New Audit Finds EPA’s Approach to Reduce Nutrient Pollution is Ineffective
Washington, D.C. – A new audit from the Office of the Inspector General at the U.S. Environmental Protection Agency finds the agency’s strategy to reduce nutrient pollution in the Mississippi River Basin and Gulf of Mexico is ineffective.
“The audit is more evidence that the EPA’s strategy is failing to reduce the pollution problems in our lakes, rivers, and streams, and the problem will only worsen unless the agency gets serious about cleanup,” said Craig Cox, EWG’s senior vice president of agriculture and natural resources.
EPA’s strategy depends on 12 so-called “task force states” to carry out plans that cut the amount of nitrogen and phosphorus entering their waterways, mostly from farming operations.
According to the U.S. Geological Survey, corn and soybean crops account for 52 percent of nitrogen released into the Gulf of Mexico. In total, 71 percent of nitrogen and 80 percent of phosphorus pollution can be attributed to agriculture.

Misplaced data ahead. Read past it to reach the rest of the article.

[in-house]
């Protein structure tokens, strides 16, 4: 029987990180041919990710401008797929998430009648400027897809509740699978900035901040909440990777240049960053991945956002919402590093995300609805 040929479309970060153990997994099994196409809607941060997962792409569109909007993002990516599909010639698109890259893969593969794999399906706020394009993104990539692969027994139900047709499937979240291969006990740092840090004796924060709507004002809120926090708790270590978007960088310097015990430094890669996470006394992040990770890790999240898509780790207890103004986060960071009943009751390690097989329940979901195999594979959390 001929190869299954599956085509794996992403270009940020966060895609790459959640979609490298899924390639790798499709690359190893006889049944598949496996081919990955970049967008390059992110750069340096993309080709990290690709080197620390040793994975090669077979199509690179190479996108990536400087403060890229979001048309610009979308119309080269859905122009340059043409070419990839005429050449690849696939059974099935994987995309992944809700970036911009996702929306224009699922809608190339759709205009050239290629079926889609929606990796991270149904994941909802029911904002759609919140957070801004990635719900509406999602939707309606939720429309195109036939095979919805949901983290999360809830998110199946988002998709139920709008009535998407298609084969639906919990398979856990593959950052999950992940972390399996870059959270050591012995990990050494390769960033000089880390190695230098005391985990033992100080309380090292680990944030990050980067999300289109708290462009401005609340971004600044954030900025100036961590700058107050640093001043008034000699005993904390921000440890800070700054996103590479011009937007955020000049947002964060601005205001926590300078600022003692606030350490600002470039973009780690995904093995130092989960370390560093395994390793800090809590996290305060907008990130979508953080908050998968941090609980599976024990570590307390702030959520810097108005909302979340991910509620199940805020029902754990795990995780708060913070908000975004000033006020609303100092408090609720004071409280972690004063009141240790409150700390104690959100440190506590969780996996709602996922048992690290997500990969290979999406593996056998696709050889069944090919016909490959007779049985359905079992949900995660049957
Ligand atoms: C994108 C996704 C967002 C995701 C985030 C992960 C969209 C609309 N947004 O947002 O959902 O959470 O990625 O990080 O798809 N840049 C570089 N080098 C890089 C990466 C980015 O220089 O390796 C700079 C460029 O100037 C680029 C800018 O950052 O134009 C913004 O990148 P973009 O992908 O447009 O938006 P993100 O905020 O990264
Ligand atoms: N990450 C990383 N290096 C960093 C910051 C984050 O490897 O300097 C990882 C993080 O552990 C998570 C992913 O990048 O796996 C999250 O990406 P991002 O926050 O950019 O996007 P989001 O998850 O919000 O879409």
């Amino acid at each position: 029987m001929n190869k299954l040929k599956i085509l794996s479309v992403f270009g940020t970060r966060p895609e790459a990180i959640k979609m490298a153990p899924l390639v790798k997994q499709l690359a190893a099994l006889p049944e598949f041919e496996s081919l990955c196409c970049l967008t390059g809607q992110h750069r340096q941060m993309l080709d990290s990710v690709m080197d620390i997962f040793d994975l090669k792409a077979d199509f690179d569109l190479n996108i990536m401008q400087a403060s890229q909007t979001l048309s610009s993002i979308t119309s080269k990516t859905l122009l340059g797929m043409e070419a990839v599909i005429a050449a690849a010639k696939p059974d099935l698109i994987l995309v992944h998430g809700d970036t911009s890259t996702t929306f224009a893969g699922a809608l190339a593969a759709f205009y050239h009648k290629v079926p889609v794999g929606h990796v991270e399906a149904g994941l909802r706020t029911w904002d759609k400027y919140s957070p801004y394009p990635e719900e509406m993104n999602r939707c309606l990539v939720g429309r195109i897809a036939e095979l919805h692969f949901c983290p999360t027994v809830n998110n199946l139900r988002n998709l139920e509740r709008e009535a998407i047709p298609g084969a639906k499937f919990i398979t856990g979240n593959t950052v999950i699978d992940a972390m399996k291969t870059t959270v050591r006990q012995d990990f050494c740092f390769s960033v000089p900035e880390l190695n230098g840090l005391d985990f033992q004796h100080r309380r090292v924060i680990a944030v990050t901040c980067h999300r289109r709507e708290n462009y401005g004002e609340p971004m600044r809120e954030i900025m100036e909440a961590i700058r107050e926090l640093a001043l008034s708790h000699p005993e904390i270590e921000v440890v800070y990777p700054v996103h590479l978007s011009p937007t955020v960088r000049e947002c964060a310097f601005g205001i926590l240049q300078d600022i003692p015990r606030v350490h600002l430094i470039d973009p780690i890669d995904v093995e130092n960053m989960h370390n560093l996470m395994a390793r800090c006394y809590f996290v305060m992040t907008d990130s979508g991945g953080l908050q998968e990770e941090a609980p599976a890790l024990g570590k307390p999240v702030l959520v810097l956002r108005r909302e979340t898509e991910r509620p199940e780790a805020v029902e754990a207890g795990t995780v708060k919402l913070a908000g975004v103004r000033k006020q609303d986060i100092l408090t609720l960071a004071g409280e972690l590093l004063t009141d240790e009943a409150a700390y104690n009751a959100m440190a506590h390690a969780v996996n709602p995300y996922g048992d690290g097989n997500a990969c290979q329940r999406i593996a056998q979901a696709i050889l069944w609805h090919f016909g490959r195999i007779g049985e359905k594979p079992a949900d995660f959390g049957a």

The OIG audit found that states have been slow to develop and implement strategies to reduce nutrient pollution. In particular, it found:
· Only two of the 12 states have completed their plans.
· Only three states have actually set quantitative goals for pollution reduction and only one of those states has a firm date by when the water will be cleaner.
· None of the 12 states have committed to monitoring water quality to make sure their plans are working.
“This looks like business as usual to me,” added Cox. “It is a lot of talk, and no action coming from the EPA. The agency must hold states accountable to improve our waterways and protect the Gulf of Mexico.”